Yesterday, it looked like the Big East was poised to be a thorn in the side of the new college football playoff system. It looked as if a substantial television deal would boost the revived conference, and it appeared Boise State was in the right place at the right time.
Today, however, things have changed—maybe.
ESPN.com is reporting that Maryland is looking to bolt the ACC for the Big Ten and Rutgers may follow them. Yes, that Rutgers. Current member of the Big East Rutgers.
For those scratching their heads wondering why the Big Ten would do such a thing, look no further than the huge number of television sets located in the Washington D.C. and New York markets. The Big Ten network would love that kind of expansion.
If this happens, you can also count on the ACC adding another football school, because they won't want an odd number. Look for Connecticut from the Big East to be a top contender for that spot.
Also, look for the possibility of the Big 12, which currently has 10 members to look for expansion. They could target Louisville out of the Big East, and BYU might get another look. Or, who knows—maybe they'll decide to go to 14 schools? If they do, will Boise State get a chance? Hard to say.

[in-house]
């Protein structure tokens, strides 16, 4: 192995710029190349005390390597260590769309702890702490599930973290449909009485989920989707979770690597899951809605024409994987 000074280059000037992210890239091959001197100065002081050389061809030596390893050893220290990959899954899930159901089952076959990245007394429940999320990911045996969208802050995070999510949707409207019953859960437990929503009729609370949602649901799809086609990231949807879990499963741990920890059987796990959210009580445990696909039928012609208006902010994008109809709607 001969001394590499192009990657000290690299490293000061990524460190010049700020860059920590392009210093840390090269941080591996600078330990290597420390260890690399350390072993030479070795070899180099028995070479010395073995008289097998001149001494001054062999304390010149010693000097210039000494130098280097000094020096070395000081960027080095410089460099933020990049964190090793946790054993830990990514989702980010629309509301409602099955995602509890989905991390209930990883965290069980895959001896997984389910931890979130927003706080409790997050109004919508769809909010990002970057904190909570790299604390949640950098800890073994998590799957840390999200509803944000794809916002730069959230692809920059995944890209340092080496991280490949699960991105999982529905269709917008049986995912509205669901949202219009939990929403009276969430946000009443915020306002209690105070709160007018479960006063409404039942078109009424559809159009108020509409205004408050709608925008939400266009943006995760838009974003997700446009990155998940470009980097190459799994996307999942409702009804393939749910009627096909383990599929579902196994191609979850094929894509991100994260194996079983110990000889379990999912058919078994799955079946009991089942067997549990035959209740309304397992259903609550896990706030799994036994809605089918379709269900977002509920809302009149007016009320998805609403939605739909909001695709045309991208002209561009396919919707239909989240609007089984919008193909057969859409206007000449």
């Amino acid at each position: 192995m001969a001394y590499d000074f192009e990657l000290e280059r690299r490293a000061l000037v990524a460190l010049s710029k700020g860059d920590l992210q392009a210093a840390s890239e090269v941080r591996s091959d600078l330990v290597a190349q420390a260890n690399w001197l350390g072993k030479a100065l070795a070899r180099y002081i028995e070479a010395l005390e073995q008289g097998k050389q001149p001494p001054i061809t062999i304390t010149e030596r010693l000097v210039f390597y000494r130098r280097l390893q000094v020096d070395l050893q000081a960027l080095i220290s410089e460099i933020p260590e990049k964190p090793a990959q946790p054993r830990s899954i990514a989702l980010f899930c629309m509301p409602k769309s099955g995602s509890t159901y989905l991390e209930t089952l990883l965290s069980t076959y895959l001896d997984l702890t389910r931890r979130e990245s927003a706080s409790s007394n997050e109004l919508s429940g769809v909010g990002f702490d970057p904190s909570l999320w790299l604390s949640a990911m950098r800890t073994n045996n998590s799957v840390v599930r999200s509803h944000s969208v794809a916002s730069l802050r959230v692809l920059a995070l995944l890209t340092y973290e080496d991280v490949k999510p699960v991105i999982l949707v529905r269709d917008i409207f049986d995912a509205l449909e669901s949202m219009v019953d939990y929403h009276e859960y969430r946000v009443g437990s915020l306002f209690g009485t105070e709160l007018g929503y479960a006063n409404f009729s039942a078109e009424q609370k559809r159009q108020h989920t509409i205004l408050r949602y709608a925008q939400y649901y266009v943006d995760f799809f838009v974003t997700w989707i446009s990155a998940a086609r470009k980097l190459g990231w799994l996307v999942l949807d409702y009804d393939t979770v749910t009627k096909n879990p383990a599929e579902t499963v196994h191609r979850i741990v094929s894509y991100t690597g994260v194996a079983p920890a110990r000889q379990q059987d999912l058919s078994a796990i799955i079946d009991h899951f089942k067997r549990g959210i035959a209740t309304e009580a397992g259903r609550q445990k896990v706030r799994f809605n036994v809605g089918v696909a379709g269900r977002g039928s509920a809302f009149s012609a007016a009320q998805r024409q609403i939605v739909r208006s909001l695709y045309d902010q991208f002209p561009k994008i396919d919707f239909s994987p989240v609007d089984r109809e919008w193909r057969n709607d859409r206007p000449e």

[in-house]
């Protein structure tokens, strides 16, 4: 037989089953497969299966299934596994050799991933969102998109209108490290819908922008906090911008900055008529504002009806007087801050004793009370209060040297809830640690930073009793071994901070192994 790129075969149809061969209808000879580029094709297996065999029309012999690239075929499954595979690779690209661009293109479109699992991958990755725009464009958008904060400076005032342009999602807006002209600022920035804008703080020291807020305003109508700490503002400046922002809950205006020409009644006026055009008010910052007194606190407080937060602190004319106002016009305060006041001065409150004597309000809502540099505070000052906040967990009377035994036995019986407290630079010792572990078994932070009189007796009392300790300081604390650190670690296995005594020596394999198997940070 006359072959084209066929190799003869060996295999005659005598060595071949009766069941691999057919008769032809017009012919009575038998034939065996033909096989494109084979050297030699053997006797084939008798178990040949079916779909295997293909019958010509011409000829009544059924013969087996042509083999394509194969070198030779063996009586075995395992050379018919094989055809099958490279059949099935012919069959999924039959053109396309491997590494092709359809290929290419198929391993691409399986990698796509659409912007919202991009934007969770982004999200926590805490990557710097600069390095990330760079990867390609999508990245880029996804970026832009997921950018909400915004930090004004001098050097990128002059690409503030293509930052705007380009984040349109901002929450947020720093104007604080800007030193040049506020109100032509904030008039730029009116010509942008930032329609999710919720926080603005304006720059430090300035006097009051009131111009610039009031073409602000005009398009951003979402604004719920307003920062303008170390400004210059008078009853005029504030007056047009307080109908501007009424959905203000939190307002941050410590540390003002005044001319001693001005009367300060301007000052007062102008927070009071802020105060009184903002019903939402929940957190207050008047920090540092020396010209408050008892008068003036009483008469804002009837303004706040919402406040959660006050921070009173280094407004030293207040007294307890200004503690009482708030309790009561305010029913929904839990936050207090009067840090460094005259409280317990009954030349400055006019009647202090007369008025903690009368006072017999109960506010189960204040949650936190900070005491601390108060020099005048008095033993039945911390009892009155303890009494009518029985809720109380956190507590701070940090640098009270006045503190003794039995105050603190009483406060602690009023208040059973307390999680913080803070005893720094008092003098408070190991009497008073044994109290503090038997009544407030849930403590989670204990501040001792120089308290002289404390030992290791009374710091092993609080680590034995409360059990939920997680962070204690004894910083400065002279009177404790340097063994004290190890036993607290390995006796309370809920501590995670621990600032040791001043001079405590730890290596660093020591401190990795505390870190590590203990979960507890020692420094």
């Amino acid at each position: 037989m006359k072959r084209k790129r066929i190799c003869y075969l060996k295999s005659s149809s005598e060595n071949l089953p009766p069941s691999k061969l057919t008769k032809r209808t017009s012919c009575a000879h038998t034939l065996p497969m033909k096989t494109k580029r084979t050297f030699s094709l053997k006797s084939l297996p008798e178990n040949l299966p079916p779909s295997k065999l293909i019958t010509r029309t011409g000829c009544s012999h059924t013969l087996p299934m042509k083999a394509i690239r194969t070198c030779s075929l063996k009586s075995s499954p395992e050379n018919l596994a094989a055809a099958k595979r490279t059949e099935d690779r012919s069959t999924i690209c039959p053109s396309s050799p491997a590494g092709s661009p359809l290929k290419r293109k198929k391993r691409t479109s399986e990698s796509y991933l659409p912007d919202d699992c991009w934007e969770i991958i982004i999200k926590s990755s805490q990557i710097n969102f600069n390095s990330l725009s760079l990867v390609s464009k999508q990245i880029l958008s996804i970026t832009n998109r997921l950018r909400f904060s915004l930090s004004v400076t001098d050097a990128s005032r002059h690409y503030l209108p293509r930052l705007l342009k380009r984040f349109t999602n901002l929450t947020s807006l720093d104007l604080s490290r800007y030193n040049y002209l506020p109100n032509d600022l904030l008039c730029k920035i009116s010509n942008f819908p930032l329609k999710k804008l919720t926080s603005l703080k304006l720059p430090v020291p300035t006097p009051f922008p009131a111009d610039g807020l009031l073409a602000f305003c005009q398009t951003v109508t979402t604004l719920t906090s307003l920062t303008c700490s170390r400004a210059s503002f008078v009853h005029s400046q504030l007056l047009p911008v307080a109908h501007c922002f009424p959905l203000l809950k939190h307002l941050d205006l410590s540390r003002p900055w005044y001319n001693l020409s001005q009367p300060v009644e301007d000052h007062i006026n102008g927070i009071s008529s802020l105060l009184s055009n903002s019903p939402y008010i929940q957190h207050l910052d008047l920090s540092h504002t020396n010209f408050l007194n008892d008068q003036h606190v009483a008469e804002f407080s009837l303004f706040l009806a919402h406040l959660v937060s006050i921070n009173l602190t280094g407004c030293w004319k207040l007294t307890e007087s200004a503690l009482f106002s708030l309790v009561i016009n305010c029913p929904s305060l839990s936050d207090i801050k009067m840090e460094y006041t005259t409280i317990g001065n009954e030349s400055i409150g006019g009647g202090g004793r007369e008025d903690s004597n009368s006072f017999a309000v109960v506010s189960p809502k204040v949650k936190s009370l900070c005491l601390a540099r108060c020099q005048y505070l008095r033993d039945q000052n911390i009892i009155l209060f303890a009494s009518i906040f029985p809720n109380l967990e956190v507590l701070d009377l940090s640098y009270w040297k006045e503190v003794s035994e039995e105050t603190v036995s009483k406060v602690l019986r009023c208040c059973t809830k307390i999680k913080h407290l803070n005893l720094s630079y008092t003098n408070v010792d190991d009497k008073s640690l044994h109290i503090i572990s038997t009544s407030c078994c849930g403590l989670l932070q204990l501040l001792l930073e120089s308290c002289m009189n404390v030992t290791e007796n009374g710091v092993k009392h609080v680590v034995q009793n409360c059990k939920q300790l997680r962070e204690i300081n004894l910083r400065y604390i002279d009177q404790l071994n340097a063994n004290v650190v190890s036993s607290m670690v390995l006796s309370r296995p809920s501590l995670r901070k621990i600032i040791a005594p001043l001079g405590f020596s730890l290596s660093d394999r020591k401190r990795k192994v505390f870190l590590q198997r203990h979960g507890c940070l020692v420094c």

Maybe the Pac-12 will decide to grab two before the Big 12? If that happens, who would they target?
Just when it looks like things are settling down, it might be chaos all over again. Will Boise State get left out in this high-stakes game of musical conferences?
What will happen to Boise State Football?
There are so many questions, and so many unknowns. Bronco fans, prepare yourself for not only the end-of-the-season Coach Petersen rumors, but also for another dizzying merry-go-round of conference-expansion rumors.
If the plan of the elite powers in college football is to break the hearts of many fans, cause bitterness, resentment, a sense of hopelessness for smaller-conference teams and their followers and to pile money so high that they can't see the results of their actions, then they are doing an absolutely fantastic job.
If the goal, however, is to assemble a creative, competitive, inclusive and fair system of collegiate competition, well, to say they have failed is the understatement of the century. Life isn't fair, but collegiate athletics is supposed to at least try.
Or, is that just a lie we tell ourselves?